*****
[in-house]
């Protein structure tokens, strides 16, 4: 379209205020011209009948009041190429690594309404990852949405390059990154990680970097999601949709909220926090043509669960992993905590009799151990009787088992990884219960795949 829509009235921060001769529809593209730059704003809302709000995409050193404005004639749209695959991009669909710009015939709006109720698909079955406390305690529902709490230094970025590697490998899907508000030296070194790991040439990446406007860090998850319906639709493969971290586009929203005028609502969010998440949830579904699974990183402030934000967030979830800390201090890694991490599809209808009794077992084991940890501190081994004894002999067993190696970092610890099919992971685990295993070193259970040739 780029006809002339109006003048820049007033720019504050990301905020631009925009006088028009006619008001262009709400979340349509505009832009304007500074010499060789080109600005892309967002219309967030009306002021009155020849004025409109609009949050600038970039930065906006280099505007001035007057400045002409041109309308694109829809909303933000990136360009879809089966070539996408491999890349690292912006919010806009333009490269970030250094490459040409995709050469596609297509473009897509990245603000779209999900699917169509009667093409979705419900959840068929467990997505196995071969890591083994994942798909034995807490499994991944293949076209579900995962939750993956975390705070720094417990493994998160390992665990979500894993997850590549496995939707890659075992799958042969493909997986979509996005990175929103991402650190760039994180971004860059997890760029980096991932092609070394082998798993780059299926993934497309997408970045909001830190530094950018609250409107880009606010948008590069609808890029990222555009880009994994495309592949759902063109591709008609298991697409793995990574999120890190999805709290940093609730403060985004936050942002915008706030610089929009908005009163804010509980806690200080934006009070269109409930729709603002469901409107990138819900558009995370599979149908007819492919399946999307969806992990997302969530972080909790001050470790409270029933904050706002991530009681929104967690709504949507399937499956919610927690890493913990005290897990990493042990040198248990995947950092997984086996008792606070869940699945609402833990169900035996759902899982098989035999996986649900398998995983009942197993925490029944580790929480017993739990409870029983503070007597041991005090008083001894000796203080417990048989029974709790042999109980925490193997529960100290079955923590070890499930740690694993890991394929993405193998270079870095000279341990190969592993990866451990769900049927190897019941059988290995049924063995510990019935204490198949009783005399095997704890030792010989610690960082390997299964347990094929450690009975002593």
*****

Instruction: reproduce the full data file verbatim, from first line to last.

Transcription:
[in-house]
């Protein structure tokens, strides 16, 4: 379209205020011209009948009041190429690594309404990852949405390059990154990680970097999601949709909220926090043509669960992993905590009799151990009787088992990884219960795949 829509009235921060001769529809593209730059704003809302709000995409050193404005004639749209695959991009669909710009015939709006109720698909079955406390305690529902709490230094970025590697490998899907508000030296070194790991040439990446406007860090998850319906639709493969971290586009929203005028609502969010998440949830579904699974990183402030934000967030979830800390201090890694991490599809209808009794077992084991940890501190081994004894002999067993190696970092610890099919992971685990295993070193259970040739 780029006809002339109006003048820049007033720019504050990301905020631009925009006088028009006619008001262009709400979340349509505009832009304007500074010499060789080109600005892309967002219309967030009306002021009155020849004025409109609009949050600038970039930065906006280099505007001035007057400045002409041109309308694109829809909303933000990136360009879809089966070539996408491999890349690292912006919010806009333009490269970030250094490459040409995709050469596609297509473009897509990245603000779209999900699917169509009667093409979705419900959840068929467990997505196995071969890591083994994942798909034995807490499994991944293949076209579900995962939750993956975390705070720094417990493994998160390992665990979500894993997850590549496995939707890659075992799958042969493909997986979509996005990175929103991402650190760039994180971004860059997890760029980096991932092609070394082998798993780059299926993934497309997408970045909001830190530094950018609250409107880009606010948008590069609808890029990222555009880009994994495309592949759902063109591709008609298991697409793995990574999120890190999805709290940093609730403060985004936050942002915008706030610089929009908005009163804010509980806690200080934006009070269109409930729709603002469901409107990138819900558009995370599979149908007819492919399946999307969806992990997302969530972080909790001050470790409270029933904050706002991530009681929104967690709504949507399937499956919610927690890493913990005290897990990493042990040198248990995947950092997984086996008792606070869940699945609402833990169900035996759902899982098989035999996986649900398998995983009942197993925490029944580790929480017993739990409870029983503070007597041991005090008083001894000796203080417990048989029974709790042999109980925490193997529960100290079955923590070890499930740690694993890991394929993405193998270079870095000279341990190969592993990866451990769900049927190897019941059988290995049924063995510990019935204490198949009783005399095997704890030792010989610690960082390997299964347990094929450690009975002593």